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I have been making my own juggling bags since high school, where I learned to juggle from the Klutz Press book (highly recommended) because I was in the play "Carnival."   I have always made my bags in the shape of cubes and I was surprised to find that there isn't an Instructable for making these bags.   I think these bags are easier to make than the more spherical shapes and are nicer to juggle than their pillow-shaped counterparts.   It takes me roughly half an hour to make one bag from a blank piece of cloth.  You can speed up the cutting and measuring when you're making a bunch at once.

Step 1: Cut Your Parts

These bags have only three parts, even though they have six faces, because one piece of material wraps all the way around the cube.   First you must decide how large you want your bags.  For simplicity's sake, we will shoot for a two inch face and use one quarter inch seam allowances.  This means that the wrap-around piece should be 4x2=8 inches long for the faces, plus 2x0.25 inches for the seam allowance, leading to a total length of 8.5 inches.   For the width, we need 2 inches for the face, plus two seam allowances, leading to 2.5 inches.   I mark my measurements with pencil and cut on the lines (photo 1).   I often use denim from old jeans for this strip because it can handle a lot of abuse.

Once you cut the wrap-around strip out, you can use it to measure for the small squares.  First cut a long piece using the width of your strip as a guide, then turn the strip 90 degrees to cut the long piece into squares.   I usually use something colorful for the end squares to make the bag look nice (this set uses a material from an old pair of pajama pants) but you can also use more denim.

Step 2: Sew and Mark the Strip

Start your sewing by folding the long strip in half and stitching the ends together. Note that we are sewing these inside-out, so put the side you want to see on the outside of your bag on the inside of the fold.  I measured assuming a 0.25" seam allowance, so I put the stitch 0.25" from the edge.  I also usually zigzag over the ends to keep them from unraveling (although this may not be an issue on the inside of a bean bag).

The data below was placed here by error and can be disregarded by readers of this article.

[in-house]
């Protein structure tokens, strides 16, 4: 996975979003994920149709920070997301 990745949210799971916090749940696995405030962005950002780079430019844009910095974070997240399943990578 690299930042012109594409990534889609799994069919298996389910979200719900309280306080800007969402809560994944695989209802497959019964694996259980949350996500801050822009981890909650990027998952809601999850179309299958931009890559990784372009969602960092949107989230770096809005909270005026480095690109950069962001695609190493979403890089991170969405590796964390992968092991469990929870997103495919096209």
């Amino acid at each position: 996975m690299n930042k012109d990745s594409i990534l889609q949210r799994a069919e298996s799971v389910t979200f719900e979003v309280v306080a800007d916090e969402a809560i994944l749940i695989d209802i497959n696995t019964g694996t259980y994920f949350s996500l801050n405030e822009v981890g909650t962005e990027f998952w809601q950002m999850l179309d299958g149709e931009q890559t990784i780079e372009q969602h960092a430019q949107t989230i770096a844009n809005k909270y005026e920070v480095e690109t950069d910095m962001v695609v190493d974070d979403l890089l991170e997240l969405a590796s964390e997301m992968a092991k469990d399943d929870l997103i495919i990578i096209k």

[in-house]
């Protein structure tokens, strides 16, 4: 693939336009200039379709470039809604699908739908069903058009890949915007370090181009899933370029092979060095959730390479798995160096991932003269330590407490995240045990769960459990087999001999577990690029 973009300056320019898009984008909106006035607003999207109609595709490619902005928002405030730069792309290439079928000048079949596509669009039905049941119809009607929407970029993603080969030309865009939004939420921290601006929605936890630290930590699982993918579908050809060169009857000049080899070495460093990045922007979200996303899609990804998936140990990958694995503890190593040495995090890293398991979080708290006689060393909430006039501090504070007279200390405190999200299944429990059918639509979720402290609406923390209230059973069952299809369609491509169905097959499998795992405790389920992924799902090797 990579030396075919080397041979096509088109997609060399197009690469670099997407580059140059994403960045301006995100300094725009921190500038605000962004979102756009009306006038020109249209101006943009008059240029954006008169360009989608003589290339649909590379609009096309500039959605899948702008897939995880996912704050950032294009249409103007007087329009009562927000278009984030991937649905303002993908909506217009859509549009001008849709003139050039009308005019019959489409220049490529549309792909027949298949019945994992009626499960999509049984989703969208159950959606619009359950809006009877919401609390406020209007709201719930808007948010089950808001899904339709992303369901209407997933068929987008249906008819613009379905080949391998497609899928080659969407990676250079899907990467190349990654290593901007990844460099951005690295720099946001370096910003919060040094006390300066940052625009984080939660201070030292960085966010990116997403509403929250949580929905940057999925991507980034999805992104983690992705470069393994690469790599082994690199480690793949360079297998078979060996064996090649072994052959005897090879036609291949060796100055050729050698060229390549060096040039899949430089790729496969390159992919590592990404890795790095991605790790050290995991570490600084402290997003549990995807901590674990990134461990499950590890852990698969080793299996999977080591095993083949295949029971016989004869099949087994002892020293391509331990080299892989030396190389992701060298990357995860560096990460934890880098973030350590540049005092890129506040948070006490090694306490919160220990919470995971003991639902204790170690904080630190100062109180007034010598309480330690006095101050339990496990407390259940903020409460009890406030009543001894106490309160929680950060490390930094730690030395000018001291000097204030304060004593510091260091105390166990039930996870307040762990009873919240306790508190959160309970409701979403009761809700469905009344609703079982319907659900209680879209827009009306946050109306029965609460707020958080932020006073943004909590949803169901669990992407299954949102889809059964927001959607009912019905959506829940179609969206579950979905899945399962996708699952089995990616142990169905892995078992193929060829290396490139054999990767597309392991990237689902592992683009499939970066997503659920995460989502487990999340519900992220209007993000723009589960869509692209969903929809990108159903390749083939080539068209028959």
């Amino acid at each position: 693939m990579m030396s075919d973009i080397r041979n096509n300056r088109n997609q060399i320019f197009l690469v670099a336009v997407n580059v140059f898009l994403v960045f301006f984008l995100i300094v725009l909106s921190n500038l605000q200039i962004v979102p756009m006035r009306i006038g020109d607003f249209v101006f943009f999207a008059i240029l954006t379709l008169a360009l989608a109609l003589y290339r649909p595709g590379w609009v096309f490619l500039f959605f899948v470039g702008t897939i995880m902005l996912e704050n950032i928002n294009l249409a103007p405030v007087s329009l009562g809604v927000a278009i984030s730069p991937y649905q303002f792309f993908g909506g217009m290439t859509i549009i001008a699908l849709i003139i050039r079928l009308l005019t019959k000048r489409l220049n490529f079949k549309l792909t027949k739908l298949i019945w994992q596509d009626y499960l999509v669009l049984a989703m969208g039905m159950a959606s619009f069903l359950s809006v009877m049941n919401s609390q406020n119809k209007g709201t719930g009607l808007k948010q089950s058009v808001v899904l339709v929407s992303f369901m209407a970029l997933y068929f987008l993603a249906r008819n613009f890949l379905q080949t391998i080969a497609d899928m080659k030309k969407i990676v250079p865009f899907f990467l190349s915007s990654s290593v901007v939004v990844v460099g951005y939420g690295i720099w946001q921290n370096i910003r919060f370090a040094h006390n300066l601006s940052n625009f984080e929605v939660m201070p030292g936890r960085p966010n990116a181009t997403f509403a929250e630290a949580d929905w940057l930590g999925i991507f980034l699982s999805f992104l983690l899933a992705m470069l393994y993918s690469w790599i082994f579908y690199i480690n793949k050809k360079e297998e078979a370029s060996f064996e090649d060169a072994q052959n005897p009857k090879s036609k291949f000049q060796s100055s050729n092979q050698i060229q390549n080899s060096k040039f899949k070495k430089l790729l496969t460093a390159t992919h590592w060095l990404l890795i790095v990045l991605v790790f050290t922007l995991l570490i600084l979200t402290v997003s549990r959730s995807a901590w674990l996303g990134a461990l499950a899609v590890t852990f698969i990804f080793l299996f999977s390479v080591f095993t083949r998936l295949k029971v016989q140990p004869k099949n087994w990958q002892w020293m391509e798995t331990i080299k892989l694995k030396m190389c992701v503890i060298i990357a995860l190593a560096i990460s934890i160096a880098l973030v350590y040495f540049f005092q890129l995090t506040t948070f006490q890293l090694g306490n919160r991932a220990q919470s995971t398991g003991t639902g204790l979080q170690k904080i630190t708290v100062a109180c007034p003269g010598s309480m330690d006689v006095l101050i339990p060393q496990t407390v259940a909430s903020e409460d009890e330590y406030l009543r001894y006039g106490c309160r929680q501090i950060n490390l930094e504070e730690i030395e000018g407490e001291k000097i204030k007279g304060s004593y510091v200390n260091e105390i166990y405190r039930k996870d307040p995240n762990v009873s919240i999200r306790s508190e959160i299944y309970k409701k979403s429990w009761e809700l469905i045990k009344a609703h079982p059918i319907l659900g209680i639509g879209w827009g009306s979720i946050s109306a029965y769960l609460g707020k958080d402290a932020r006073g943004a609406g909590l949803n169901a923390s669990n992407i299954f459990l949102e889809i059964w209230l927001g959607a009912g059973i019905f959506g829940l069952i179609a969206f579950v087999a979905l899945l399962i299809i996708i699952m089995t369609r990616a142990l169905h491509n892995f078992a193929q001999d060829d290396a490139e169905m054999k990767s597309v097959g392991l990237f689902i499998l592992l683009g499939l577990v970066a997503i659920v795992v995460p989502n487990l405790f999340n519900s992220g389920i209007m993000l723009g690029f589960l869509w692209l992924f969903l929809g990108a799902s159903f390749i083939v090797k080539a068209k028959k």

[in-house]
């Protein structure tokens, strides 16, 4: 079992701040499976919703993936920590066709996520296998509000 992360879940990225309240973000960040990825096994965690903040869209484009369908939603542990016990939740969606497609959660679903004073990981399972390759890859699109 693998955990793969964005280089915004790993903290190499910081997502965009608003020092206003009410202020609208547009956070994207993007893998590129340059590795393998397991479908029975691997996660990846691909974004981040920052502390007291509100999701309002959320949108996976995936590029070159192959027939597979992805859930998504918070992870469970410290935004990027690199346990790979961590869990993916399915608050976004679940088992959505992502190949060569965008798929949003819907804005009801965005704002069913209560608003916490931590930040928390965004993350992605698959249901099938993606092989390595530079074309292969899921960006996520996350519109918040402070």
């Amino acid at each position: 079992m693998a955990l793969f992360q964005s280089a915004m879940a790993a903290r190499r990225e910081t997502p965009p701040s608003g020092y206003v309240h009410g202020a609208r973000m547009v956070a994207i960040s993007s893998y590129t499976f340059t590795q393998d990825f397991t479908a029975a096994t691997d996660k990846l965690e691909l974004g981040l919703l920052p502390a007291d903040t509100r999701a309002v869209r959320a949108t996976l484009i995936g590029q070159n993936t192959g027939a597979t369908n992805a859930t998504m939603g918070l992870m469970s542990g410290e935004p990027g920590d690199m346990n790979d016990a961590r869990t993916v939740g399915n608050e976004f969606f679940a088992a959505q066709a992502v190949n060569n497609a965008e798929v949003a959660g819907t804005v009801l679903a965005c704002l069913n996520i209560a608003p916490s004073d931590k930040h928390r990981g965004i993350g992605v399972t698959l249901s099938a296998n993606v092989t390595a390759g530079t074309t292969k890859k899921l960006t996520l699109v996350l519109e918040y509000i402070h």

Mark where your crease is from the original fold.   Rearrange the fold by rolling the tube until your marks are over the seam and re-crease.  Mark at the creases.    You should now have your strip divided into four equal lengths between the marks (counting the seam as a mark).





Step 3: Sew on the Ends

Put one of the edge squares inside the tube and center it between two of your marks (photo 1). I usually start opposite the seam because it's a little easier to get it lined up this way, but it really doesn't matter.   Note again that we are sewing the bag inside out, so place the face you want to see when it's done against the denim.  

Sew from one mark to the other, reversing stitching at both ends to lock it in (photo 2).

Line up the next edge of the square with the denim and sew again from mark to mark (photo 3).  Sometimes it seems easier to sew from the colored side, rather than the denim side, because you can pull the colored square taut and it's easier to see where to start.  The down side is that you can't easily see where to stop.  Try both ways and see which works better for you.   I found myself sewing from the colored side when I made bags 2 and 3 for this Instructable.

When you have sewn all four edges, you can zigzag all the way around if you like.

Repeat with the other square at the other end, but only sew three of the four edges so you can turn the bag right side out and fill it.

Step 4: Fill and Close It Up

Fill the bag with your filling of choice.  I usually use rice, but you can use beans, plastic beads, or whatever you like.   I even have a set with slightly larger bags filled with steel shot, which makes them very heavy.  These are good for a juggling workout and for really smoothing out your scoops (because otherwise catching them is very jarring).

Don't over stuff the bags - they feel best with a little bit of "give" to them.

Fold in the edges and hand-sew it shut.   I usually lock the stitches together (photo 2) and tie it off every now and then (about every quarter of the way across the seam) so the whole thing doesn't pop open if the thread breaks (again, these things take a beating, especially when you have small children who like to throw them at each other).

Repeat these steps to make however many bags you can handle and enjoy your new juggling bags!
<p>Thanks for the Instructable! Now I must learn to use them.</p>
I love the Klutz juggling book! Taught myself how to juggle with that book when I was a kid! Still have the bean bags from years ago and always wanted to find or make more. I tried cornhole bean bags but they're not the same. <br/>Thanks!
I borrowed the book, so I didn't have the bean bags. I made my first set by looking at the sketches in the book. I didn't do such a good job of setting the scale, however; my bags weighed half a pound each. I laughed hysterically when I saw a real one for the first time. Oops. <br> <br>Note that the bags in this Instructable are a bit larger than the ones that come with the book. Measure your existing bags if they are a comfortable size for you.

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